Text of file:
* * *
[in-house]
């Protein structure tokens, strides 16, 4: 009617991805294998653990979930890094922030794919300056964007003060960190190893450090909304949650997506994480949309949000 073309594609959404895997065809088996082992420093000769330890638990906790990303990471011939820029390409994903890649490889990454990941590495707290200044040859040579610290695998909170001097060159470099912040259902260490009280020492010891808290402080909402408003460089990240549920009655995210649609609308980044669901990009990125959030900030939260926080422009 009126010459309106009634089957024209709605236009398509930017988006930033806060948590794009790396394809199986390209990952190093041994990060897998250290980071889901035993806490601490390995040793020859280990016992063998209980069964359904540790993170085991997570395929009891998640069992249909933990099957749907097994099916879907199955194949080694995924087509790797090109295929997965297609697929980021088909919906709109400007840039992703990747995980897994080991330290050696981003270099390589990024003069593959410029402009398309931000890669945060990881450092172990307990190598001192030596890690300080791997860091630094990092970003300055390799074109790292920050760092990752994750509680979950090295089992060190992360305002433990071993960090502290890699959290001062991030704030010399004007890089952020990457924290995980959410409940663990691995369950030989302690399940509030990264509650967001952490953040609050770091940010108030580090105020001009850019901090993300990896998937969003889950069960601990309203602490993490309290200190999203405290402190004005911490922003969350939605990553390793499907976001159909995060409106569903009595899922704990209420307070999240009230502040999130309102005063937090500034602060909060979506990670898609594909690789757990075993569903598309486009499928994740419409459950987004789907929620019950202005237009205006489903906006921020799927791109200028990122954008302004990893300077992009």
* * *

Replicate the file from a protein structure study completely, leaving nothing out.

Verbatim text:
[in-house]
């Protein structure tokens, strides 16, 4: 009617991805294998653990979930890094922030794919300056964007003060960190190893450090909304949650997506994480949309949000 073309594609959404895997065809088996082992420093000769330890638990906790990303990471011939820029390409994903890649490889990454990941590495707290200044040859040579610290695998909170001097060159470099912040259902260490009280020492010891808290402080909402408003460089990240549920009655995210649609609308980044669901990009990125959030900030939260926080422009 009126010459309106009634089957024209709605236009398509930017988006930033806060948590794009790396394809199986390209990952190093041994990060897998250290980071889901035993806490601490390995040793020859280990016992063998209980069964359904540790993170085991997570395929009891998640069992249909933990099957749907097994099916879907199955194949080694995924087509790797090109295929997965297609697929980021088909919906709109400007840039992703990747995980897994080991330290050696981003270099390589990024003069593959410029402009398309931000890669945060990881450092172990307990190598001192030596890690300080791997860091630094990092970003300055390799074109790292920050760092990752994750509680979950090295089992060190992360305002433990071993960090502290890699959290001062991030704030010399004007890089952020990457924290995980959410409940663990691995369950030989302690399940509030990264509650967001952490953040609050770091940010108030580090105020001009850019901090993300990896998937969003889950069960601990309203602490993490309290200190999203405290402190004005911490922003969350939605990553390793499907976001159909995060409106569903009595899922704990209420307070999240009230502040999130309102005063937090500034602060909060979506990670898609594909690789757990075993569903598309486009499928994740419409459950987004789907929620019950202005237009205006489903906006921020799927791109200028990122954008302004990893300077992009």